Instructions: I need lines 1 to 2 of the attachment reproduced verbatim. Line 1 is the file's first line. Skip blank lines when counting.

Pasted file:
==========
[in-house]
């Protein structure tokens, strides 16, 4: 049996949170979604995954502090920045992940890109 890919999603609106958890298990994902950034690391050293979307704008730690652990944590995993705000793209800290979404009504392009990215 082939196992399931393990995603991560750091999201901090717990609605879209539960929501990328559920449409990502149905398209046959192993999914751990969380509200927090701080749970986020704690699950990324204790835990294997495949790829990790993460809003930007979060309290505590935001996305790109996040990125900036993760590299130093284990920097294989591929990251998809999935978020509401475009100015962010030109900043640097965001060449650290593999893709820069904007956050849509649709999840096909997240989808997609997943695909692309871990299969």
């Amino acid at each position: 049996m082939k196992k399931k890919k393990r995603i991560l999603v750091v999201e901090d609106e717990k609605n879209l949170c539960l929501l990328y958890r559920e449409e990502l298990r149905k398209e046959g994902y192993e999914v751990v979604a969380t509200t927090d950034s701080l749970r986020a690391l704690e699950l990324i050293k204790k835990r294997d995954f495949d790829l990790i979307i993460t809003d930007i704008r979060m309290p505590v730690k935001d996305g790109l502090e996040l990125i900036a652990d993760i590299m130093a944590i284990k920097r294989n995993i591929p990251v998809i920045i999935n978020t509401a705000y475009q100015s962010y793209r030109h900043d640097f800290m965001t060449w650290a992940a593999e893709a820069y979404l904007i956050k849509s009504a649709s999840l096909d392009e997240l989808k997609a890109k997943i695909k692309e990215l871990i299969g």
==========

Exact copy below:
[in-house]
């Protein structure tokens, strides 16, 4: 049996949170979604995954502090920045992940890109 890919999603609106958890298990994902950034690391050293979307704008730690652990944590995993705000793209800290979404009504392009990215 082939196992399931393990995603991560750091999201901090717990609605879209539960929501990328559920449409990502149905398209046959192993999914751990969380509200927090701080749970986020704690699950990324204790835990294997495949790829990790993460809003930007979060309290505590935001996305790109996040990125900036993760590299130093284990920097294989591929990251998809999935978020509401475009100015962010030109900043640097965001060449650290593999893709820069904007956050849509649709999840096909997240989808997609997943695909692309871990299969």